7 Pitfalls when Buying Vintage Furniture

Updated: Feb 10

Furniture hunting is such fun and if DIY vintage is your style, it opens up a different avenue of hunting spots.


There are a few critical points to keep in mind when making the purchase so that you understand what you are getting into, and are able to assess the amount of work that is required. Remember that vintage furniture is already decades old and can be prone to creaking, weakened joints, sticking, jamming, marks, dents, major damage and more. This can often add to the character of the piece. Too much of the above and you may be better off looking for something else or roping in an experienced restorer.



Structural integrity


  1. Loose joints - the most common issue in chairs. A way to quickly check for loose joints is to apply pressure to the seat frame area and gently move left and right. If the legs are loose, you will see movement at the joint.

  2. Loose sections or panels of wood, such as a door panel, drawer front or top section,

  3. Doors open and closely relatively easily,

  4. Drawers open and close relatively smoothly and don't dip too far backwards,

  5. Chips, holes and deep scratches. Softer woods like backing boards, plywood and pine tend to damage more quickly over time. They are also prone to the worst kind of damage, such as holes. Check the back, inside of drawers, door fronts and side panels for obvious damage.



Stains and marks


The common ones are oil, coffee, tea, ink and pot stains. Some add to the character of the piece and others should be removed. Although, if drawers could talk, they would tell some interesting stories!



Wood borer beetle


Borer beetle is quite common in household furniture in both soft and hard woods.


Evidence of beetle is easily identified by very small round holes the size of a pinhead, long tunnels on the surface of the wood or white wood dust.


The wood dust can often be found on the bottom of cupboards or the floor of the surrounding area. While it sounds really serious, it can be treated.




Veneer and laminate wood

LEFT: Veneer showing bubbling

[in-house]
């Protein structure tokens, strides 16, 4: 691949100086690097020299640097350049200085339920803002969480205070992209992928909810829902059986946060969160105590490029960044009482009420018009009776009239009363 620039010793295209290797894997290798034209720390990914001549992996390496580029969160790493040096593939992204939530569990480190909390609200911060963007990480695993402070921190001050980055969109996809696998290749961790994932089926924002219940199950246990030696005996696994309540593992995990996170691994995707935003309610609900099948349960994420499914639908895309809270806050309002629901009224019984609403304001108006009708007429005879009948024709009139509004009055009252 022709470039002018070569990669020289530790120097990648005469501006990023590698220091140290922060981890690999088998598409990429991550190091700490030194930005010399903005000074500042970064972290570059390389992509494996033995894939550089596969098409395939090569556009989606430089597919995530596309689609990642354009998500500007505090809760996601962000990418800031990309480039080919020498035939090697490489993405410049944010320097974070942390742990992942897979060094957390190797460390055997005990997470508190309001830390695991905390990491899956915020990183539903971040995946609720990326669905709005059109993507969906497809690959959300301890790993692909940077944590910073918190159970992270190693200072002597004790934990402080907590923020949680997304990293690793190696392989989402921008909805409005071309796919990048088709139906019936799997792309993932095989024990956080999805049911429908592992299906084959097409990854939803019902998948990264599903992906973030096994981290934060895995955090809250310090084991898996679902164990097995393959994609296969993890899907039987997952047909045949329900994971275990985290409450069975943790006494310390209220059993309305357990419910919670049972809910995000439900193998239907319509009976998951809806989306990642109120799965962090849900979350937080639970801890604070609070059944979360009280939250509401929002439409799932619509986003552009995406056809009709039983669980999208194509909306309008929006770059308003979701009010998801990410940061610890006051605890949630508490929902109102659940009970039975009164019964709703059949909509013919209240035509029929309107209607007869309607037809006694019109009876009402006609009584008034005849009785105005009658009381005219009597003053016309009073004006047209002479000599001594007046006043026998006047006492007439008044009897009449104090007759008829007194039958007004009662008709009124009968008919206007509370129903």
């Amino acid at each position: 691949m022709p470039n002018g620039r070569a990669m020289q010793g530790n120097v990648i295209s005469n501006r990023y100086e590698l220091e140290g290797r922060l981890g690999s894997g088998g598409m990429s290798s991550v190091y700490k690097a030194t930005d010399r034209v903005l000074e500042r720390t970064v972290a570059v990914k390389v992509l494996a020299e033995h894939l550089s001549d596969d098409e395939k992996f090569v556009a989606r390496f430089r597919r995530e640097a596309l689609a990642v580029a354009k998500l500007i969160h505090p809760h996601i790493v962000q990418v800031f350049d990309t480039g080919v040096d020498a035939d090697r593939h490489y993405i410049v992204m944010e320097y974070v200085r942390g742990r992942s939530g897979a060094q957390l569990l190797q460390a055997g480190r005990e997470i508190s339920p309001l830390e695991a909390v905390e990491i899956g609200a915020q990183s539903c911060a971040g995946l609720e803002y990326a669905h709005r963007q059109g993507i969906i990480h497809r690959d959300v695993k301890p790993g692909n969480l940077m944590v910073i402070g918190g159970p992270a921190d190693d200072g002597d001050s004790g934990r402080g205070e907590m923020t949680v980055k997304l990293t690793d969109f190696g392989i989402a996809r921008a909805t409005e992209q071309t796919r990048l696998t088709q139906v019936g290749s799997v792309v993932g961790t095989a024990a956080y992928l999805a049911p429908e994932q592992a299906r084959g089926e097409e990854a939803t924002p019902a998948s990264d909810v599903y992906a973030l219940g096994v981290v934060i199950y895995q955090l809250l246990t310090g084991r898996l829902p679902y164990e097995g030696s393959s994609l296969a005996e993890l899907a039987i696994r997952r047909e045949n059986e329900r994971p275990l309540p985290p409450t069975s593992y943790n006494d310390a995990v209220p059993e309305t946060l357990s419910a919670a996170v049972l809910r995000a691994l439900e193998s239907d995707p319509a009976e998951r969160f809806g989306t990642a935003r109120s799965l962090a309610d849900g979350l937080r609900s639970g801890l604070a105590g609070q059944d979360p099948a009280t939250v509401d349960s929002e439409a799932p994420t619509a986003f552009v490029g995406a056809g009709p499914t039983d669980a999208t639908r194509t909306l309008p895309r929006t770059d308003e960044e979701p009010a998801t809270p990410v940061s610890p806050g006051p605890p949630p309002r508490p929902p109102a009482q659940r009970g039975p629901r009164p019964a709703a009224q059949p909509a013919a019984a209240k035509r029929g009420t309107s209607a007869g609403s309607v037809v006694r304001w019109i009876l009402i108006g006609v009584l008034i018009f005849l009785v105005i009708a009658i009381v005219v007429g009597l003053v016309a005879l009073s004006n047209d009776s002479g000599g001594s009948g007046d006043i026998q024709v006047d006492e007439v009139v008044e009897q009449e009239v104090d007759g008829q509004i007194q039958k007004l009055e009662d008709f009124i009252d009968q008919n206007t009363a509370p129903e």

It wasn't until 1950's where veneer production reached it peak and went from being an artist expression of the most exotic woods and burls, to super thin wood that was simply used to cover supawood or chipboard.

It was here where it developed a bad reputation. Veneer in particular is known to lift and bubble with time, often, as a result of age, and expose to sun or water.



When purchasing veneer to revamp is it important to understand if it is veneer or solid wood.

Cut to 0.6mm thickness

There are two ways to be sure:


1. The thin layer of wood is visible from the side.

2. If you look below the surface or behind the panel, you should see superwood, chipboard or other wood that looks significantly different from that on the surface.


Restoring veneer can be really tricky due to the sheer thinness of the wood and the damage it can incur through its lifetime.




Moulding or carving damage


Carved sections or embellishments are often damaged in vintage pieces, so ensure that all of the sections and pieces are in place. Alternatively, if the piece is heavily carved, you might not notice the missing piece or pieces.


Repairing carved pieces is tricky and very time consuming.





Warped wood


Wood that is very warped or skew can make using a piece of furniture like a table-top very difficult to use, frustrating to work on and dangerous. Be very careful when taking on a project like this, as repairing warped wood is not a simple fix.



Free to a good home!


So often I have come across those tempting 'free to a good home' ads and cringe. If it is in great nick, then grab it with both hands. If the piece is falling apart or is visibly broken, please take my advice and walk away.


From personal experience, they often turn out to be an absolute nightmare, where you invest hours and hours of your life, only to move from one problem to the next!!


Happy furniture hunting!


XOXO

Haylee


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